UNRWA-UNIFEM build LEGO Robotics Labs
UNRWA schools, Jordan, October 2007
LEGO launched its signature multi-coloured plastic building bricks back in 1949; the year the United Nations created the Relief and Works Agency for Palestine Refugees (UNRWA).
Almost sixty years later, UNRWA is working with UNIFEM to develop five LEGO Robotics Labs in selected UNRWA schools in Jordan, emphasizing just how far these two very different organizations have progressed to meet with today’s expanding technologies.
UNRWA’s cooperation with UNIFEM dates back to 2001 when the two organizations launched the Gender Project which established the CISCO networking academy programme (CNAP). Recognizing the importance of promoting equality in all educational fields, the CNAP curriculum targets young women and has been established in 10 institutions in Jordan.
In July 2007 UNRWA and UNIFEM signed a Memorandum of Understanding dedicated to pursuing ‘E-quality in the ICT sector’, part of a larger programme by UNIFEM to encourage women to train in Information Technology. Nominated schools in Wihdat (Amman New camp), Nuzha, Irbid and Zarqa camps, as well as UNRWA’s vocational training centre in Wadi Seer, have been delivered ‘LEGO Kits’, funded by UNIFEM, which include all the resources for students to build and programme their own robots.
This is a small but significant step for UNRWA highlighting the organisation’s commitment to keeping educational standards in line with changing technologies and the subsequent demands placed on new graduates entering the workplace.
Ahmad Abu Najim, Head Teacher at Zarqa Preparatory Boys School No.1, is delighted that his school has been selected to participate in the "LEGO project" and says that the students are eager to start their new lessons. "This project will strengthen the capacity of the children to think, to create, to design, and allow them to discover their own potential", he says.
In August 2007, UNRWA teachers from the Jordan field were trained in LEGO construction systems and robot-programming software. They were also taught how to utilize the LEGO Robotics Lab in the schools which are now working to incorporate Robotics classes within their official curricula. Teaching is scheduled to begin this month.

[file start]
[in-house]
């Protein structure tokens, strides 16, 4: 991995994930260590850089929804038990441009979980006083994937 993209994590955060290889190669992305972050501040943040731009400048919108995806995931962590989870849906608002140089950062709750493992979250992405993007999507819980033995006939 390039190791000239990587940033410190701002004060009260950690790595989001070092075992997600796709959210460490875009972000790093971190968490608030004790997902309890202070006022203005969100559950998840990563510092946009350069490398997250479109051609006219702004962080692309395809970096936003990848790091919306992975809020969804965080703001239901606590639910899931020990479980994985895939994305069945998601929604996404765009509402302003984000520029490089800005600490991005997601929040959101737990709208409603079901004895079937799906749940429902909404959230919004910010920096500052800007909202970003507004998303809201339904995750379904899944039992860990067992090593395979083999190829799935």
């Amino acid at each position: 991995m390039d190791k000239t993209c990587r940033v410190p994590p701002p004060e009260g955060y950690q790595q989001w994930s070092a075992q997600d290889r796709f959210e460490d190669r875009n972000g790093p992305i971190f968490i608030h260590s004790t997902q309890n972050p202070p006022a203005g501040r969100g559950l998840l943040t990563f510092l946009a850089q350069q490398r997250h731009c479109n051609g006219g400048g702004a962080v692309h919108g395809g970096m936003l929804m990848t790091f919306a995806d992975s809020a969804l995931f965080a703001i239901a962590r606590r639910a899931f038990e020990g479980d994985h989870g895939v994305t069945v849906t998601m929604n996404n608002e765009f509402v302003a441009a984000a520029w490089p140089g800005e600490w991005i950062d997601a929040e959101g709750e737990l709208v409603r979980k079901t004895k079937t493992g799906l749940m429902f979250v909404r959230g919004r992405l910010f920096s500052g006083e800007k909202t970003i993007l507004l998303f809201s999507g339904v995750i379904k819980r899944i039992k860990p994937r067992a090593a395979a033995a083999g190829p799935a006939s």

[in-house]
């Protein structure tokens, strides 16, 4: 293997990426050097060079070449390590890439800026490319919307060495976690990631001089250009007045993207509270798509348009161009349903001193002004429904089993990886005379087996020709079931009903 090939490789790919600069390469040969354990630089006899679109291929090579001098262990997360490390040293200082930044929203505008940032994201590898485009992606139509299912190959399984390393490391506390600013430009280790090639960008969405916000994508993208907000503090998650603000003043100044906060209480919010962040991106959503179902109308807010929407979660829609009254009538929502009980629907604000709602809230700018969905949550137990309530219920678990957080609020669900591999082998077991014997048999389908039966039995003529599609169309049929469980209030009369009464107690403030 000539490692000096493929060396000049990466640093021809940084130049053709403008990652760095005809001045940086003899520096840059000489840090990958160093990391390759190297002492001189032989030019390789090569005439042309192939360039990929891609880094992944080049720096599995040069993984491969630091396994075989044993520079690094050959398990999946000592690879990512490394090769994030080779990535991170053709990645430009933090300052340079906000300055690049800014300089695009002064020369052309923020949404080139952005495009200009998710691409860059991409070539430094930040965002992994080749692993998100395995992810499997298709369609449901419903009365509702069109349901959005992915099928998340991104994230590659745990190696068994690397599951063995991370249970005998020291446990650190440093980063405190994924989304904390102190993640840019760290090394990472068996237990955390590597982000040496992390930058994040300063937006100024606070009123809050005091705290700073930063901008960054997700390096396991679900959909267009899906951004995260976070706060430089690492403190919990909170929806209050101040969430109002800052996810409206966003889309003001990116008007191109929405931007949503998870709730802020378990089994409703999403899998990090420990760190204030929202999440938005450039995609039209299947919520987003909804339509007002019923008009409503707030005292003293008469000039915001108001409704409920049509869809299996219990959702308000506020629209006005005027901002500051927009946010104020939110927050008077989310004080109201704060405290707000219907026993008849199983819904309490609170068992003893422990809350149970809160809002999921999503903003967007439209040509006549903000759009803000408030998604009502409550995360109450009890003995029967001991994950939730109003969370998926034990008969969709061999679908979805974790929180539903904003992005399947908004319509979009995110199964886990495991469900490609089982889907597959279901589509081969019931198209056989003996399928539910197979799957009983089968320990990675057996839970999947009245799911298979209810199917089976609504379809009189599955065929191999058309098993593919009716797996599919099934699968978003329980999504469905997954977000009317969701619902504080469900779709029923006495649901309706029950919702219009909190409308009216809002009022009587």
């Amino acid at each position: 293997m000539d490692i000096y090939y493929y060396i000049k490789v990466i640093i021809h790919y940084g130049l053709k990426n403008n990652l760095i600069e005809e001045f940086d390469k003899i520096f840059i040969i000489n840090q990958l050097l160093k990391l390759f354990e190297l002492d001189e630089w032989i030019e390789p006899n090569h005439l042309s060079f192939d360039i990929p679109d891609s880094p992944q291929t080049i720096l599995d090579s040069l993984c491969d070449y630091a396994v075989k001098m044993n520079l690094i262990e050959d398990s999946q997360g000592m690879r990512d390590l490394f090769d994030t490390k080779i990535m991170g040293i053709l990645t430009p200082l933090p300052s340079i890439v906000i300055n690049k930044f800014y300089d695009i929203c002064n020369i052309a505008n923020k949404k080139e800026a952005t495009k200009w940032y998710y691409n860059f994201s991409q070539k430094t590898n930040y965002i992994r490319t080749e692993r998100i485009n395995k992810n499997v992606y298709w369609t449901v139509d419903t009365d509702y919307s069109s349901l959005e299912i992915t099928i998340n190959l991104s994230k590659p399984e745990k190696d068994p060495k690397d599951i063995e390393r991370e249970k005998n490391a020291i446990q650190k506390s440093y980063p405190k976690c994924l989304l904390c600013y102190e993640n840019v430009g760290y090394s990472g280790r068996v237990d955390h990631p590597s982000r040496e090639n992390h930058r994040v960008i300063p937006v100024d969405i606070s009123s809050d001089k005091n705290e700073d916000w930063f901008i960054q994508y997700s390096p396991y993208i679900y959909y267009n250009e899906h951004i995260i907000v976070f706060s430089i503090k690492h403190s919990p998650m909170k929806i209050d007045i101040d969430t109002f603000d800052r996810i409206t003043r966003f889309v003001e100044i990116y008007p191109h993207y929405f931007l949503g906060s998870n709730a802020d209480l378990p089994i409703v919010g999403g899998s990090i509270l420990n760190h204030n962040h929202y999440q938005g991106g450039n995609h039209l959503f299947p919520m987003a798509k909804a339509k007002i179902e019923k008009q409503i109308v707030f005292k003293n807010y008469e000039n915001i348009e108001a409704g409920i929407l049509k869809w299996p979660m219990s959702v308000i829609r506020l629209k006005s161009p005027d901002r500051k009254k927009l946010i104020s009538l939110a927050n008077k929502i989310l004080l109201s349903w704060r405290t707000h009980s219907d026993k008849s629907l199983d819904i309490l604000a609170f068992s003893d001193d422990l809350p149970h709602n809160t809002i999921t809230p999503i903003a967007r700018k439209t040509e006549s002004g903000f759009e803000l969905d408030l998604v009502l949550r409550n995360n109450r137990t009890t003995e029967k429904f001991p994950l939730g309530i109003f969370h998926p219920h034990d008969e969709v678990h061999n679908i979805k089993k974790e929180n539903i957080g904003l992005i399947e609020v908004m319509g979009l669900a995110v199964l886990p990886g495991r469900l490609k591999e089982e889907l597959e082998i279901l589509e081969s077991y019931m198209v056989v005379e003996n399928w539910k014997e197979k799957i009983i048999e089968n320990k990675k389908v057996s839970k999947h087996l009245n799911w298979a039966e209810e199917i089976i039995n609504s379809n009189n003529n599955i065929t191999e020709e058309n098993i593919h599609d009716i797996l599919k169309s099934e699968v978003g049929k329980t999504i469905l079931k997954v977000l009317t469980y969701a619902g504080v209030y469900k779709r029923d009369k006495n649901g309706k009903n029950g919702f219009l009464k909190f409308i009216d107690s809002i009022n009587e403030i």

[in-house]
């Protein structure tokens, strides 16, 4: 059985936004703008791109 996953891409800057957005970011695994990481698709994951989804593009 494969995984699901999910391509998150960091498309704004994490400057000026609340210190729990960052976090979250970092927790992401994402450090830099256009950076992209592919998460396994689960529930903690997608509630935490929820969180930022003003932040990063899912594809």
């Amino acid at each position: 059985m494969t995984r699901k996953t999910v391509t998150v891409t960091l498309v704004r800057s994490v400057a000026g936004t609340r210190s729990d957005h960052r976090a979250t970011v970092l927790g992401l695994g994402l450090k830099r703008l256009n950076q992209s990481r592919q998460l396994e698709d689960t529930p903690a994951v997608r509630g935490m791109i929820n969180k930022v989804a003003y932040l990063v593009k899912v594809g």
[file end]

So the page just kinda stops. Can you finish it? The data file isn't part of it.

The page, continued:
The classes provide students with the chance to explore the latest technologies, but also to exercise their teambuilding skills as they co-operate and challenge other teams to design and create their own robots.
Robotics Labs have already proved successful as part of UNIFEM’s long-running E-village project in the Madaba region of Jordan, which according to UNIFEM ‘aims to bridge the digital divide between women and men living in rural and urban areas in Jordan’. The ‘village’, a technology centre serving the villages of Lib and Mleih, also includes a Microsoft IT academy, radio station and film club. It sees on average more than 400 students from these two villages attend the Robotics Lab each semester, 58 percent of whom are female.
UNRWA Head of IT Education in Jordan Dr Ayman Murad hopes that this success will continue at the UNRWA schools: ‘Students will be proud of their accomplishments. They will also gain understanding of, and interest in, possible future careers in engineering, programming and other technical fields’.
Document Sources: United Nations Development Fund for Women (UNIFEM), United Nations Relief and Works Agency for Palestine Refugees in the Near East (UNRWA)
Subject: Children, Education and culture, Gaza Strip, Social issues, Women
Publication Date: 25/10/2007